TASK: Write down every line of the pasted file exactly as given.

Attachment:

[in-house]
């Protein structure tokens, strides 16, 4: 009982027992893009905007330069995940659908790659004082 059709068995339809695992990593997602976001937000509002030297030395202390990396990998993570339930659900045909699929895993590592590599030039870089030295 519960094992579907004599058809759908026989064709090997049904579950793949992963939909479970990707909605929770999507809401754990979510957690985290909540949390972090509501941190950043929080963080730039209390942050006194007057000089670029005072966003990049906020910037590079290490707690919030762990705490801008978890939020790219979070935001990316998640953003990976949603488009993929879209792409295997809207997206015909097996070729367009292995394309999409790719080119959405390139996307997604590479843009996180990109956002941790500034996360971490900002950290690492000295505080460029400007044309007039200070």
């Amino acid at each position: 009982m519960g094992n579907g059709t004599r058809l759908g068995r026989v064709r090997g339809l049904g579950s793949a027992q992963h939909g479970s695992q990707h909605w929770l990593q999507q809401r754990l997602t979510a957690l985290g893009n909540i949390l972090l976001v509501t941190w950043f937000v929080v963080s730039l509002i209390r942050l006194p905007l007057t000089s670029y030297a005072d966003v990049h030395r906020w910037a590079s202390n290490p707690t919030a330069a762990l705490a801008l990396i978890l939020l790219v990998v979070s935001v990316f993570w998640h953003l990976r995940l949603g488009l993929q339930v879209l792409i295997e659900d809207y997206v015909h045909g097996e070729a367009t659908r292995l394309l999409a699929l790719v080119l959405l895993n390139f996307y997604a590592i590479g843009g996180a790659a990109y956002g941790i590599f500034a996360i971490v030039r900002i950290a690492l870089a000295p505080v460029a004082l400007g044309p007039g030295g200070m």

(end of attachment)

[in-house]
């Protein structure tokens, strides 16, 4: 009982027992893009905007330069995940659908790659004082 059709068995339809695992990593997602976001937000509002030297030395202390990396990998993570339930659900045909699929895993590592590599030039870089030295 519960094992579907004599058809759908026989064709090997049904579950793949992963939909479970990707909605929770999507809401754990979510957690985290909540949390972090509501941190950043929080963080730039209390942050006194007057000089670029005072966003990049906020910037590079290490707690919030762990705490801008978890939020790219979070935001990316998640953003990976949603488009993929879209792409295997809207997206015909097996070729367009292995394309999409790719080119959405390139996307997604590479843009996180990109956002941790500034996360971490900002950290690492000295505080460029400007044309007039200070």
């Amino acid at each position: 009982m519960g094992n579907g059709t004599r058809l759908g068995r026989v064709r090997g339809l049904g579950s793949a027992q992963h939909g479970s695992q990707h909605w929770l990593q999507q809401r754990l997602t979510a957690l985290g893009n909540i949390l972090l976001v509501t941190w950043f937000v929080v963080s730039l509002i209390r942050l006194p905007l007057t000089s670029y030297a005072d966003v990049h030395r906020w910037a590079s202390n290490p707690t919030a330069a762990l705490a801008l990396i978890l939020l790219v990998v979070s935001v990316f993570w998640h953003l990976r995940l949603g488009l993929q339930v879209l792409i295997e659900d809207y997206v015909h045909g097996e070729a367009t659908r292995l394309l999409a699929l790719v080119l959405l895993n390139f996307y997604a590592i590479g843009g996180a790659a990109y956002g941790i590599f500034a996360i971490v030039r900002i950290a690492l870089a000295p505080v460029a004082l400007g044309p007039g030295g200070m």